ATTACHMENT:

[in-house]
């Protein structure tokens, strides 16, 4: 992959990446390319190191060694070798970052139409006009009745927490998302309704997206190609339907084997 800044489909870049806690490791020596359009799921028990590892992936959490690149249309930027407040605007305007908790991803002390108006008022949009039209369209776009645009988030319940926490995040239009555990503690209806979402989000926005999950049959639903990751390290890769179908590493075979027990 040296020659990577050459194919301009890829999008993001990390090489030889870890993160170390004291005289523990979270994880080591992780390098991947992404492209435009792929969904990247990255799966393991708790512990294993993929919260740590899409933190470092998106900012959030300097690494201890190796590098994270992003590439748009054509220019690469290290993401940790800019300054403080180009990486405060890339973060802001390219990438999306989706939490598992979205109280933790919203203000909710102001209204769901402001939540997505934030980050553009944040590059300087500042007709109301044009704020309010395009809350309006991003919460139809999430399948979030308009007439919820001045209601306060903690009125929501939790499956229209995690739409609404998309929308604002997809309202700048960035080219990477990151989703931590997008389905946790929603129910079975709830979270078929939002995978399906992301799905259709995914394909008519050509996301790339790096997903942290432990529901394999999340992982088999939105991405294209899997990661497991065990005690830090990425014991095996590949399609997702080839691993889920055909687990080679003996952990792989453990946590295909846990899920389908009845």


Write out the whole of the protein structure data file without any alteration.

[in-house]
């Protein structure tokens, strides 16, 4: 992959990446390319190191060694070798970052139409006009009745927490998302309704997206190609339907084997 800044489909870049806690490791020596359009799921028990590892992936959490690149249309930027407040605007305007908790991803002390108006008022949009039209369209776009645009988030319940926490995040239009555990503690209806979402989000926005999950049959639903990751390290890769179908590493075979027990 040296020659990577050459194919301009890829999008993001990390090489030889870890993160170390004291005289523990979270994880080591992780390098991947992404492209435009792929969904990247990255799966393991708790512990294993993929919260740590899409933190470092998106900012959030300097690494201890190796590098994270992003590439748009054509220019690469290290993401940790800019300054403080180009990486405060890339973060802001390219990438999306989706939490598992979205109280933790919203203000909710102001209204769901402001939540997505934030980050553009944040590059300087500042007709109301044009704020309010395009809350309006991003919460139809999430399948979030308009007439919820001045209601306060903690009125929501939790499956229209995690739409609404998309929308604002997809309202700048960035080219990477990151989703931590997008389905946790929603129910079975709830979270078929939002995978399906992301799905259709995914394909008519050509996301790339790096997903942290432990529901394999999340992982088999939105991405294209899997990661497991065990005690830090990425014991095996590949399609997702080839691993889920055909687990080679003996952990792989453990946590295909846990899920389908009845």